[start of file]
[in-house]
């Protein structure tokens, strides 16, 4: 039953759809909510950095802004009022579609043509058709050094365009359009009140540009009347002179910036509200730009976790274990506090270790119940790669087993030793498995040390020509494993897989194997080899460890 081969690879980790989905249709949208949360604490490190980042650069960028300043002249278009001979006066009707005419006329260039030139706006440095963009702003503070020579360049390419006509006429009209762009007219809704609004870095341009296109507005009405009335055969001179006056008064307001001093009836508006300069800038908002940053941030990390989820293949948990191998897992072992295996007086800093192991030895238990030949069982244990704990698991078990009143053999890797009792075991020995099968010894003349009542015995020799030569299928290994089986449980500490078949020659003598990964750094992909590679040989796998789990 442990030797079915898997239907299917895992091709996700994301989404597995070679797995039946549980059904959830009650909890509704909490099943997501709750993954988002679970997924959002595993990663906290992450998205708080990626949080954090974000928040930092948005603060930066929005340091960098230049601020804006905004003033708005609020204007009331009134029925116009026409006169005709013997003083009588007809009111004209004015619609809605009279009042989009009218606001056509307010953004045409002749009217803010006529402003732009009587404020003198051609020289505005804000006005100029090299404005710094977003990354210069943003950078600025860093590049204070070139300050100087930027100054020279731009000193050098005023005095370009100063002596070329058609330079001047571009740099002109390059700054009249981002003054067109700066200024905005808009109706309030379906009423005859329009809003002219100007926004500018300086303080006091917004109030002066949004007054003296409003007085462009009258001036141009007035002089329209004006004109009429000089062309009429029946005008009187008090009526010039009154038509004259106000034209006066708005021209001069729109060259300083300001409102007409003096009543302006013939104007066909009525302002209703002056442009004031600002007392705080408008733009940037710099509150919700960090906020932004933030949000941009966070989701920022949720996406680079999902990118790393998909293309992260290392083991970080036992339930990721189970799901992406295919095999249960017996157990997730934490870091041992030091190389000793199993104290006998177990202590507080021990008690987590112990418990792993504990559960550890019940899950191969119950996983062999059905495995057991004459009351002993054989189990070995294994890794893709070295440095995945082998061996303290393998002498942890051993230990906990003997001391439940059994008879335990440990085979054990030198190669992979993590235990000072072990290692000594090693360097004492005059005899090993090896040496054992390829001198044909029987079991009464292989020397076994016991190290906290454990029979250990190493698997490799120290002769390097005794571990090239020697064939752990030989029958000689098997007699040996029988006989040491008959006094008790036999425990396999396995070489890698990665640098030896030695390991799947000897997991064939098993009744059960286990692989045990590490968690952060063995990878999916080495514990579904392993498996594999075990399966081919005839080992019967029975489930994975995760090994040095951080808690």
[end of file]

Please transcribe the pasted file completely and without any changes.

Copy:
[in-house]
């Protein structure tokens, strides 16, 4: 039953759809909510950095802004009022579609043509058709050094365009359009009140540009009347002179910036509200730009976790274990506090270790119940790669087993030793498995040390020509494993897989194997080899460890 081969690879980790989905249709949208949360604490490190980042650069960028300043002249278009001979006066009707005419006329260039030139706006440095963009702003503070020579360049390419006509006429009209762009007219809704609004870095341009296109507005009405009335055969001179006056008064307001001093009836508006300069800038908002940053941030990390989820293949948990191998897992072992295996007086800093192991030895238990030949069982244990704990698991078990009143053999890797009792075991020995099968010894003349009542015995020799030569299928290994089986449980500490078949020659003598990964750094992909590679040989796998789990 442990030797079915898997239907299917895992091709996700994301989404597995070679797995039946549980059904959830009650909890509704909490099943997501709750993954988002679970997924959002595993990663906290992450998205708080990626949080954090974000928040930092948005603060930066929005340091960098230049601020804006905004003033708005609020204007009331009134029925116009026409006169005709013997003083009588007809009111004209004015619609809605009279009042989009009218606001056509307010953004045409002749009217803010006529402003732009009587404020003198051609020289505005804000006005100029090299404005710094977003990354210069943003950078600025860093590049204070070139300050100087930027100054020279731009000193050098005023005095370009100063002596070329058609330079001047571009740099002109390059700054009249981002003054067109700066200024905005808009109706309030379906009423005859329009809003002219100007926004500018300086303080006091917004109030002066949004007054003296409003007085462009009258001036141009007035002089329209004006004109009429000089062309009429029946005008009187008090009526010039009154038509004259106000034209006066708005021209001069729109060259300083300001409102007409003096009543302006013939104007066909009525302002209703002056442009004031600002007392705080408008733009940037710099509150919700960090906020932004933030949000941009966070989701920022949720996406680079999902990118790393998909293309992260290392083991970080036992339930990721189970799901992406295919095999249960017996157990997730934490870091041992030091190389000793199993104290006998177990202590507080021990008690987590112990418990792993504990559960550890019940899950191969119950996983062999059905495995057991004459009351002993054989189990070995294994890794893709070295440095995945082998061996303290393998002498942890051993230990906990003997001391439940059994008879335990440990085979054990030198190669992979993590235990000072072990290692000594090693360097004492005059005899090993090896040496054992390829001198044909029987079991009464292989020397076994016991190290906290454990029979250990190493698997490799120290002769390097005794571990090239020697064939752990030989029958000689098997007699040996029988006989040491008959006094008790036999425990396999396995070489890698990665640098030896030695390991799947000897997991064939098993009744059960286990692989045990590490968690952060063995990878999916080495514990579904392993498996594999075990399966081919005839080992019967029975489930994975995760090994040095951080808690």